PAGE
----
PGI provides a comprehensive web portal for CUDA Fortran resources here. The portal links to the PGI Fortran & C Accelerator Programming Model which provides a comprehensive overview of the framework and is an excellent starting point. The web portal also features a set of articles covering introductory material, device kernels, and memory management. If you run into trouble PGI has a user forum where PGI staff regularly answer questions.


The OLCF provides both a Vector Addition and Game of Life example code tutorial demonstrating CUDA Fortran usage.


The Khronos group, a non-profit industry consortium, currently maintains the OpenCL (Open Compute Language) standard. The OpenCL standard provides a common low-level interface for heterogeneous computing. At its core, OpenCL is composed of a kernel language extension to C (similar to CUDA C) and a C API to control data management and code execution.


The cuda module must be loaded for the OpenCL header files to be found and a PGI or GNU programming environment enabled:

$ module load PrgEnv-pgi
$ module load cudatoolkit

To use OpenCL you must include the OpenCL library and library path:

gcc -lOpenCL source.c

Khronos provides a web portal for OpenCL. From here you can view the specification, browse the reference pages, and get individual level help from the OpenCL forums. A developers page is also of great use and includes tutorials and example code to get you started.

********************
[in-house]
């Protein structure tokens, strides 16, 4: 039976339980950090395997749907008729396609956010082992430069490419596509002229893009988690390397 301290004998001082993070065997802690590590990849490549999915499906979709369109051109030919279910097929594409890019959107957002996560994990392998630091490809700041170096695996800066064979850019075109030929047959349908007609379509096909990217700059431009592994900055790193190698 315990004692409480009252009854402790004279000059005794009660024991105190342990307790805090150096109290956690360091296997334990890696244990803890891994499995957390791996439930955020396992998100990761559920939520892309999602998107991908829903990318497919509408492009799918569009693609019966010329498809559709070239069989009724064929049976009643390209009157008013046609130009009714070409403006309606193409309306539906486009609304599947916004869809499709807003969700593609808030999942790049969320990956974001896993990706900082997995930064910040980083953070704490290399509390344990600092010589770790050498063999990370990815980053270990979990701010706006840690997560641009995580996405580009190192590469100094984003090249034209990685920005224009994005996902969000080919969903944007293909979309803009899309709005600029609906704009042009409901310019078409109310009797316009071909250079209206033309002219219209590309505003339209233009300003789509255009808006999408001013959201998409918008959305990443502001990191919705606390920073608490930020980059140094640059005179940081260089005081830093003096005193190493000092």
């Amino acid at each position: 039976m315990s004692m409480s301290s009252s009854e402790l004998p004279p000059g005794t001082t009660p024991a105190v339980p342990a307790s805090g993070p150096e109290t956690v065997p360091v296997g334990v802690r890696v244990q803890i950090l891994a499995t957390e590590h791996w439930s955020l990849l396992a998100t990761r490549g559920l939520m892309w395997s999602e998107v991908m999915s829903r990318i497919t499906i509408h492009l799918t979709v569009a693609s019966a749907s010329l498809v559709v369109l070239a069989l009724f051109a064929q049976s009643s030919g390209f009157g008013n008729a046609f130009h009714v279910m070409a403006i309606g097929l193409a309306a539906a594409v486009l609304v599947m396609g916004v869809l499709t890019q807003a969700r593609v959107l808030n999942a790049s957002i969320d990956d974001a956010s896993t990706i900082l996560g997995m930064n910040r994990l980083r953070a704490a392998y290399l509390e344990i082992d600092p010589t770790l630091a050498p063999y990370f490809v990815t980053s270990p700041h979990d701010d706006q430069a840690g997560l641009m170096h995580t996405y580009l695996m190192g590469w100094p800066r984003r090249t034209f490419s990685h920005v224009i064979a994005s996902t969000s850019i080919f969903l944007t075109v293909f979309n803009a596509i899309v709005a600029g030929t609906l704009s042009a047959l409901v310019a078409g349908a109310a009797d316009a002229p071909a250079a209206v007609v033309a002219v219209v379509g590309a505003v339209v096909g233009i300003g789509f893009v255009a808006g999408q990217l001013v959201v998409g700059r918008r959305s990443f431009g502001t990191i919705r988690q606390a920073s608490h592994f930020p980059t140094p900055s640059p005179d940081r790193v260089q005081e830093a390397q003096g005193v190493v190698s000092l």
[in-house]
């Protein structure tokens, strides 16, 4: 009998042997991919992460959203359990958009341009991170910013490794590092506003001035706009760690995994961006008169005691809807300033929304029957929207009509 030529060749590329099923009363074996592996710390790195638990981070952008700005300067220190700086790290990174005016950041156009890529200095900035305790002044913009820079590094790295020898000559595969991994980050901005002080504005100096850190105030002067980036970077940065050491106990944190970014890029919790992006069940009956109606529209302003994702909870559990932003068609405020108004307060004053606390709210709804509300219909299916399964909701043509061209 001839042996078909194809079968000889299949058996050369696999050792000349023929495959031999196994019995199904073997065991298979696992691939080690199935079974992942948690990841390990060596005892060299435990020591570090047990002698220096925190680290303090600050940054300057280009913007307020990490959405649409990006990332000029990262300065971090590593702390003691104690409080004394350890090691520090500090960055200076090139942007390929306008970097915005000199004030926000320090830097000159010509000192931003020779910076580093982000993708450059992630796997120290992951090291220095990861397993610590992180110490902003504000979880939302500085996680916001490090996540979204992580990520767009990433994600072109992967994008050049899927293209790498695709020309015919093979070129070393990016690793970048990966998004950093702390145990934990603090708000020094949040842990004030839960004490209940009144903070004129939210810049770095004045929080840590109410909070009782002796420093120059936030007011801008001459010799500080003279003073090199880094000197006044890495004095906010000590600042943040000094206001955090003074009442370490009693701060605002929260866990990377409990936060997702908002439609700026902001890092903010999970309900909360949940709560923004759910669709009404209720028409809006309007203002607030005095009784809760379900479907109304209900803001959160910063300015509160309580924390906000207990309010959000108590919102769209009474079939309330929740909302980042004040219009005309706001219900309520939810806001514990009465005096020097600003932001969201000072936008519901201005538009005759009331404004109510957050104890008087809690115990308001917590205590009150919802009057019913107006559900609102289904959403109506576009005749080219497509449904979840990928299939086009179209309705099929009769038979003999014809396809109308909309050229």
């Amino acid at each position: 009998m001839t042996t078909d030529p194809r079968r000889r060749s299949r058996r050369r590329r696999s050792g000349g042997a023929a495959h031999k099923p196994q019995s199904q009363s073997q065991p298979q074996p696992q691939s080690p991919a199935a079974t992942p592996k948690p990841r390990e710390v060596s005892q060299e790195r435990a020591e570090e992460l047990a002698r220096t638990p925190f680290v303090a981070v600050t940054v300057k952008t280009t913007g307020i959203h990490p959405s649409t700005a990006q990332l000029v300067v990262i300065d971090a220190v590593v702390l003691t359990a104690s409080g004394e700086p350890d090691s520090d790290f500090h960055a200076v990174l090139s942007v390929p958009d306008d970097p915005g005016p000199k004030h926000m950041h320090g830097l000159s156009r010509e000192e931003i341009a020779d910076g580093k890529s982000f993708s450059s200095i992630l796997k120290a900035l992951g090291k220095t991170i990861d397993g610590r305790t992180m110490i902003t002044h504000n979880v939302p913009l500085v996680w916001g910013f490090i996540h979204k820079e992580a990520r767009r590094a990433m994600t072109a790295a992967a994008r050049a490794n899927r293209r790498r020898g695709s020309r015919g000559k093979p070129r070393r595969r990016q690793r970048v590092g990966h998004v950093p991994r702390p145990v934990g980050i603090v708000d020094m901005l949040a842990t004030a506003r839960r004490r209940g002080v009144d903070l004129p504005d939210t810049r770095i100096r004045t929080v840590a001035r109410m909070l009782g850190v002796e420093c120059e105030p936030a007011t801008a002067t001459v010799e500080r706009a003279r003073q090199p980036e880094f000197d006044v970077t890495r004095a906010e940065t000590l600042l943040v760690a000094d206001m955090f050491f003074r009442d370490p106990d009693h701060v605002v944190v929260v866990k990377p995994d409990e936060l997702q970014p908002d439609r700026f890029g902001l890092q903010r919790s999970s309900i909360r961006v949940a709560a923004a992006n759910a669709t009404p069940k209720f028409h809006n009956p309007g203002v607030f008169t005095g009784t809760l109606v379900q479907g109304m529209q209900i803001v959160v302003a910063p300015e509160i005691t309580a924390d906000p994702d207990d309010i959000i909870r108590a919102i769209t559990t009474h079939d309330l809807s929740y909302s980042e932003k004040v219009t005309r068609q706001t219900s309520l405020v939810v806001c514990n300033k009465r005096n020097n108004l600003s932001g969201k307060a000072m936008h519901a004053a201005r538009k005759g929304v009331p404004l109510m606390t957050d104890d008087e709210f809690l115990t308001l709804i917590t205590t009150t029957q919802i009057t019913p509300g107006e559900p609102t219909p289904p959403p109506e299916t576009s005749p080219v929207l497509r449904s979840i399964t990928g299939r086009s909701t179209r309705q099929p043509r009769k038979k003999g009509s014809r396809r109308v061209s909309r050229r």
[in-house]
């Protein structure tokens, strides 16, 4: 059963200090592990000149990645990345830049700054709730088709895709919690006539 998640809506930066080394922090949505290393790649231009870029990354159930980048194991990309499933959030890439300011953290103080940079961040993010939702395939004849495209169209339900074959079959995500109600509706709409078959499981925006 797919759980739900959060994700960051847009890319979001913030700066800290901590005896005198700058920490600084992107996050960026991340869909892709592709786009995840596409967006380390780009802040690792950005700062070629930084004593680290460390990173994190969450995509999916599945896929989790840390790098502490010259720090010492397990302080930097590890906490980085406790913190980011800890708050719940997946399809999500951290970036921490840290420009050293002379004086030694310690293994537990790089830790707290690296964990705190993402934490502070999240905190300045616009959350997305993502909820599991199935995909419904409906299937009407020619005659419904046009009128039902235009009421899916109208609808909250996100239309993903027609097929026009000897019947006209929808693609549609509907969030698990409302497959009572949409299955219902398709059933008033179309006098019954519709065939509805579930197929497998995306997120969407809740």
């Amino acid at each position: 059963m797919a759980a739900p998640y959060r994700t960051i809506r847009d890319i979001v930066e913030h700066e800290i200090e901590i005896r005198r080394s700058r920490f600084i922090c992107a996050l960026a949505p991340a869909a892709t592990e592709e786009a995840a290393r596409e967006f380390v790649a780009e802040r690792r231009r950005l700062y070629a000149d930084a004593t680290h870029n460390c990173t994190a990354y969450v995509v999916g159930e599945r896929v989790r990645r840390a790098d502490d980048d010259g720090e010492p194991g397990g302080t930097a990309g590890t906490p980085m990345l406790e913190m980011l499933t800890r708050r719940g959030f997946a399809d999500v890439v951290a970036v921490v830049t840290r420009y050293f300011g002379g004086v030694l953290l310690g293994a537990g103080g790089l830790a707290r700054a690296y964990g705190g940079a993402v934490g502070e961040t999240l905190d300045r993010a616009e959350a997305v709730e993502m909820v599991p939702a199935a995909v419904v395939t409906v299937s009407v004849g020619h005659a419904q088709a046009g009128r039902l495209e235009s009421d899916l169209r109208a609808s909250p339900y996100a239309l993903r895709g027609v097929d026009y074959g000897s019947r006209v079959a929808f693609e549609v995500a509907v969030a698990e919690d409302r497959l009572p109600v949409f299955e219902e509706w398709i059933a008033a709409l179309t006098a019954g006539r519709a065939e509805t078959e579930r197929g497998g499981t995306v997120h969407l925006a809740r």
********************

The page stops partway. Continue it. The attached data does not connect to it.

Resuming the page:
In addition to the general Khronos provided material users will want to check out the vendor-specific available information for capability and optimization details. Of main interest to OLCF users will be the AMD and NVIDIA OpenCL developer zones.


The OLCF provides both a Vector Addition and Game of Life example code tutorial demonstrating OpenCL usage.

5. Debugging Accelerated Code

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Although debugging the GPU has been historically difficult due to a lack of debugging tools great strides have been made within the past few years. NVIDIA and Allinea both provide tools with interfaces similar to existing CPU debugging programs to aid accelerated applications.